San Diego’s ambitious plan to recycle up to a third of wastewater for drinking won tentative approval Wednesday from the federal Environmental Protection Agency.
The approval came in the form of a new five-year permit for the city’s aging Point Loma Wastewater Treatment Plant, which will not need to be upgraded because of the city’s recycling program.
“I am pleased the EPA recognizes that our city’s plan to create a sustainable, local water supply through water purification will also protect the ocean from pollutants and help San Diego continue to meet clean water standards,” Mayor Kevin Faulconer said.
“This is another validation of the Pure Water program, which will eventually reduce San Diego’s reliance on costly imported water,” he added. “That’s good news for San Diego families, businesses and ratepayers who want more local control over our water costs.”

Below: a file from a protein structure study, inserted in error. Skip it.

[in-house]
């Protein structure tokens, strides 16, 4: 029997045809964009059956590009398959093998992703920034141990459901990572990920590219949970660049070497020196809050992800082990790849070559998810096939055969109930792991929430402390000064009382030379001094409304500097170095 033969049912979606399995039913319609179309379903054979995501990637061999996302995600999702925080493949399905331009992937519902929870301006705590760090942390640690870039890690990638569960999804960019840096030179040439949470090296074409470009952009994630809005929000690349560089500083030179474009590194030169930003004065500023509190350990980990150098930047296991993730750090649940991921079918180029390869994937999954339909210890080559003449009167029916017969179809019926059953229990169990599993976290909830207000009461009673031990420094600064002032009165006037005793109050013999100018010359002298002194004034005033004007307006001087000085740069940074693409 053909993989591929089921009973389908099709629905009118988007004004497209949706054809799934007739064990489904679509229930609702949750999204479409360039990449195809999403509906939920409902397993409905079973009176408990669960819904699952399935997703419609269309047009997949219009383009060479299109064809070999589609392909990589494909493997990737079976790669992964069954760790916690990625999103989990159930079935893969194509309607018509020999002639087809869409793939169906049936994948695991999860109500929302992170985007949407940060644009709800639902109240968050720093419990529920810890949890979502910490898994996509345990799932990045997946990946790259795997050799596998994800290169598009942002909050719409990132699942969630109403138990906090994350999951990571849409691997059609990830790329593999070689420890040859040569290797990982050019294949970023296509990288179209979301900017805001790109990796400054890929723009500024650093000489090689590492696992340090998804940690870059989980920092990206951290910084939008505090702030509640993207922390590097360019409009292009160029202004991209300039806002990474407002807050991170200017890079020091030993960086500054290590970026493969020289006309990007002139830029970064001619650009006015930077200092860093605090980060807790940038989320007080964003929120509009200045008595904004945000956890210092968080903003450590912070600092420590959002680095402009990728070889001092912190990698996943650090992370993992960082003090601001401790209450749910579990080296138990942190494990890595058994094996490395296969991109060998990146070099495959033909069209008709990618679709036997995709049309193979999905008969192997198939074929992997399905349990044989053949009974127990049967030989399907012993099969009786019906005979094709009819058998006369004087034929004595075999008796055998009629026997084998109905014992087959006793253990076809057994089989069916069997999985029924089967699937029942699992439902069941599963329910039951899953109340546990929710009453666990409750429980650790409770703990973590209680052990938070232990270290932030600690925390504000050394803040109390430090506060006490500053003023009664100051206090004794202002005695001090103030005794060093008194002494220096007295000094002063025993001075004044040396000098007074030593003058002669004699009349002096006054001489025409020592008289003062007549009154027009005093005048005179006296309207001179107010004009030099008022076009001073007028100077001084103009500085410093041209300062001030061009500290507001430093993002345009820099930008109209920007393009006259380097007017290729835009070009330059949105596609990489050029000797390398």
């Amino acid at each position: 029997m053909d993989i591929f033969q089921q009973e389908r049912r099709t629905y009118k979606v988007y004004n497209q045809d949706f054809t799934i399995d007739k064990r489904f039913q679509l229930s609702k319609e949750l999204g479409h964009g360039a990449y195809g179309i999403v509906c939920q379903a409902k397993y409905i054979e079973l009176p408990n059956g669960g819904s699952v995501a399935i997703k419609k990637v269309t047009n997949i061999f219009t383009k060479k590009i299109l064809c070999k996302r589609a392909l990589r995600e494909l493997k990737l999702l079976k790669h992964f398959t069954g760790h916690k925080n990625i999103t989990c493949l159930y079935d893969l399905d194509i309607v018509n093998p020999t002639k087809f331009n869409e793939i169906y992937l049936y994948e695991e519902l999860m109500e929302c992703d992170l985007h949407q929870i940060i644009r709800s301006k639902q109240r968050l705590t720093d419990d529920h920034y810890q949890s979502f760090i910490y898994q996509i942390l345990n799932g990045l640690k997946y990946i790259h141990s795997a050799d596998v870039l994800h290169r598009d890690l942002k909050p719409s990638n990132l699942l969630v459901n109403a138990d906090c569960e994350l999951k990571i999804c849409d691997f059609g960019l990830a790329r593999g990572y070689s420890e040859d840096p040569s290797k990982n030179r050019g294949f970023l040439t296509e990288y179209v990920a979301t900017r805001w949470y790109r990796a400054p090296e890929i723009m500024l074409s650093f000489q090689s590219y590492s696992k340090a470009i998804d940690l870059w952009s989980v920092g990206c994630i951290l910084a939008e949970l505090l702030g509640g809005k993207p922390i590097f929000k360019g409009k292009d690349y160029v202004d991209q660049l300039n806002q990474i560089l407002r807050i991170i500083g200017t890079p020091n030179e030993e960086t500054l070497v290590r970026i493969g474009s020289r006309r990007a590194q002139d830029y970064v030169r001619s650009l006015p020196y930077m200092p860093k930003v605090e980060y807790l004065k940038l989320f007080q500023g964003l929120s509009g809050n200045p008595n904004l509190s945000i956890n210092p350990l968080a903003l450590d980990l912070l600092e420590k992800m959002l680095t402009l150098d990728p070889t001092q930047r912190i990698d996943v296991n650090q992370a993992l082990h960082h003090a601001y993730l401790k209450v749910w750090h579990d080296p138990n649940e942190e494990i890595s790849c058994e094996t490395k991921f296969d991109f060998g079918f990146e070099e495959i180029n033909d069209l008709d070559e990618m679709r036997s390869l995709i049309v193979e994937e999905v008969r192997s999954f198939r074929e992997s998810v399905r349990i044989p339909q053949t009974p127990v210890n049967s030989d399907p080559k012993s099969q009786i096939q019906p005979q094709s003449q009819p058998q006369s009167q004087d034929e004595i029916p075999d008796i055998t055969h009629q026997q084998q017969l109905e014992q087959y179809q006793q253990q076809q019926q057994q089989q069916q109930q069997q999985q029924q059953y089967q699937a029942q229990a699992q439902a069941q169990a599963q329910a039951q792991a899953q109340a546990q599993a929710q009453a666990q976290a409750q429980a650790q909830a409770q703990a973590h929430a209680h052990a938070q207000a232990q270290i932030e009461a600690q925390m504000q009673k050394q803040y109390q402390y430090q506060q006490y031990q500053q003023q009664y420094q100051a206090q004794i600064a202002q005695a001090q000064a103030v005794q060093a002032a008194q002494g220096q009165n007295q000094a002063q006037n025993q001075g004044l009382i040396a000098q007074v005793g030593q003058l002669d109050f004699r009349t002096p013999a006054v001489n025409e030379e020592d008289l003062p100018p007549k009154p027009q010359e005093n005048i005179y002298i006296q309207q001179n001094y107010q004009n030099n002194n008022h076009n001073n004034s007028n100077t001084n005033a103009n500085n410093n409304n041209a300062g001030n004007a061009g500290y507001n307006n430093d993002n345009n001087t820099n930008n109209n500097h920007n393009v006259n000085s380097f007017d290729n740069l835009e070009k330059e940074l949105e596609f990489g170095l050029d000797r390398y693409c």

The Pure Water project featured prominently in the permit application as a way the city can reduce ocean discharge without expensive upgrades to the Point Loma plant. Once fully operational, this innovative and ambitious water recycling project would provide 83 million gallons of water every day by 2035 — equal to one-third of the city’s entire water supply.
Without a permit from the EPA, the cost to modify the Point Loma plant to secondary treatment levels is estimated at $1.8 billion.
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